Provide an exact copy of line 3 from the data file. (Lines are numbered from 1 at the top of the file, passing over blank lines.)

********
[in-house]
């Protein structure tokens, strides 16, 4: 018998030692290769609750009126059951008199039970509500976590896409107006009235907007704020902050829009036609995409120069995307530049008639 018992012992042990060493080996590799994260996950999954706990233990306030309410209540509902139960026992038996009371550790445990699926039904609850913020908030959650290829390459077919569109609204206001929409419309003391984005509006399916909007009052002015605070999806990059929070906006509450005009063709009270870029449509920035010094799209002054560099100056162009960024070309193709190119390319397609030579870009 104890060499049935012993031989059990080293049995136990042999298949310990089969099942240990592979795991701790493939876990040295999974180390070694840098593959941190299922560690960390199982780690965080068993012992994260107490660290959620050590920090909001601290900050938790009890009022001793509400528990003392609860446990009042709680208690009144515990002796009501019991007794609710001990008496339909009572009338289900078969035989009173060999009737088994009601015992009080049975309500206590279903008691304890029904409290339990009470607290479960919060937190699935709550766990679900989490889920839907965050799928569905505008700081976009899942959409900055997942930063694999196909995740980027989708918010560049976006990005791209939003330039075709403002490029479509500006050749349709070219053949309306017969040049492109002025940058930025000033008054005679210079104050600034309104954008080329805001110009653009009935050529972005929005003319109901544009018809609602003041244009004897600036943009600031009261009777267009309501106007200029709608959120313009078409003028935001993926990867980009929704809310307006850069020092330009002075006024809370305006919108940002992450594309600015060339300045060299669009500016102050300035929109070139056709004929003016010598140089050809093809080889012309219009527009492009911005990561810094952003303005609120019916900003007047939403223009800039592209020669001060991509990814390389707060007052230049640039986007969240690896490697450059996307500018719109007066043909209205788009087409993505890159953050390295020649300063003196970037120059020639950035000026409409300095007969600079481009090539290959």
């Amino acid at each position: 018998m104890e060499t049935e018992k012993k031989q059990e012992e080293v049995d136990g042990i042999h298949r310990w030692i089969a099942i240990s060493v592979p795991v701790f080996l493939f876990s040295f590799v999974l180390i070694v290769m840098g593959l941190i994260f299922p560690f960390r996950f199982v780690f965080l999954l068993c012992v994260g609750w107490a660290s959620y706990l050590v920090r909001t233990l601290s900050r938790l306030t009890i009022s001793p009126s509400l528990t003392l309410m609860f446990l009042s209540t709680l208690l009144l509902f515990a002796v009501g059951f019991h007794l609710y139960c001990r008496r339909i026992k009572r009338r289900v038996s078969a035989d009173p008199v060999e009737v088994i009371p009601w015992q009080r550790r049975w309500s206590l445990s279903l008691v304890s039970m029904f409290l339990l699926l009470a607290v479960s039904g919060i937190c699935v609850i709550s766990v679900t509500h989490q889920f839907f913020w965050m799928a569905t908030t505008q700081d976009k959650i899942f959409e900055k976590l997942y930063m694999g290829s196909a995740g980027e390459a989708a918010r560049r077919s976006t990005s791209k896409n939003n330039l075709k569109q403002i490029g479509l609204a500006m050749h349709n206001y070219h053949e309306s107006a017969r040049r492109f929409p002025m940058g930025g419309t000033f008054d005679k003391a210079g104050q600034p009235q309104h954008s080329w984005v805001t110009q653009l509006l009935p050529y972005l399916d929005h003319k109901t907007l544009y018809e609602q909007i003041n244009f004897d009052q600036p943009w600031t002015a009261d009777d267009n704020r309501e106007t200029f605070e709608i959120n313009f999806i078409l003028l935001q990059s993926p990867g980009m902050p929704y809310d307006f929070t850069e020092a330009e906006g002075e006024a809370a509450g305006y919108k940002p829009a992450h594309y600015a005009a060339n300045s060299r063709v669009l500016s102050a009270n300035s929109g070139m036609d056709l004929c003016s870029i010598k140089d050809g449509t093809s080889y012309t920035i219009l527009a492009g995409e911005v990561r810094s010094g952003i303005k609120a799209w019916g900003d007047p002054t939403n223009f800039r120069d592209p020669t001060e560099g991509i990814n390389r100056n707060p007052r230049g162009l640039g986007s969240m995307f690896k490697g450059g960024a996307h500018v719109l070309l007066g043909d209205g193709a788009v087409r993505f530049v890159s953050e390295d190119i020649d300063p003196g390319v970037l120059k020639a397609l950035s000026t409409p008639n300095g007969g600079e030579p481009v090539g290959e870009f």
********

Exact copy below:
């Amino acid at each position: 018998m104890e060499t049935e018992k012993k031989q059990e012992e080293v049995d136990g042990i042999h298949r310990w030692i089969a099942i240990s060493v592979p795991v701790f080996l493939f876990s040295f590799v999974l180390i070694v290769m840098g593959l941190i994260f299922p560690f960390r996950f199982v780690f965080l999954l068993c012992v994260g609750w107490a660290s959620y706990l050590v920090r909001t233990l601290s900050r938790l306030t009890i009022s001793p009126s509400l528990t003392l309410m609860f446990l009042s209540t709680l208690l009144l509902f515990a002796v009501g059951f019991h007794l609710y139960c001990r008496r339909i026992k009572r009338r289900v038996s078969a035989d009173p008199v060999e009737v088994i009371p009601w015992q009080r550790r049975w309500s206590l445990s279903l008691v304890s039970m029904f409290l339990l699926l009470a607290v479960s039904g919060i937190c699935v609850i709550s766990v679900t509500h989490q889920f839907f913020w965050m799928a569905t908030t505008q700081d976009k959650i899942f959409e900055k976590l997942y930063m694999g290829s196909a995740g980027e390459a989708a918010r560049r077919s976006t990005s791209k896409n939003n330039l075709k569109q403002i490029g479509l609204a500006m050749h349709n206001y070219h053949e309306s107006a017969r040049r492109f929409p002025m940058g930025g419309t000033f008054d005679k003391a210079g104050q600034p009235q309104h954008s080329w984005v805001t110009q653009l509006l009935p050529y972005l399916d929005h003319k109901t907007l544009y018809e609602q909007i003041n244009f004897d009052q600036p943009w600031t002015a009261d009777d267009n704020r309501e106007t200029f605070e709608i959120n313009f999806i078409l003028l935001q990059s993926p990867g980009m902050p929704y809310d307006f929070t850069e020092a330009e906006g002075e006024a809370a509450g305006y919108k940002p829009a992450h594309y600015a005009a060339n300045s060299r063709v669009l500016s102050a009270n300035s929109g070139m036609d056709l004929c003016s870029i010598k140089d050809g449509t093809s080889y012309t920035i219009l527009a492009g995409e911005v990561r810094s010094g952003i303005k609120a799209w019916g900003d007047p002054t939403n223009f800039r120069d592209p020669t001060e560099g991509i990814n390389r100056n707060p007052r230049g162009l640039g986007s969240m995307f690896k490697g450059g960024a996307h500018v719109l070309l007066g043909d209205g193709a788009v087409r993505f530049v890159s953050e390295d190119i020649d300063p003196g390319v970037l120059k020639a397609l950035s000026t409409p008639n300095g007969g600079e030579p481009v090539g290959e870009f």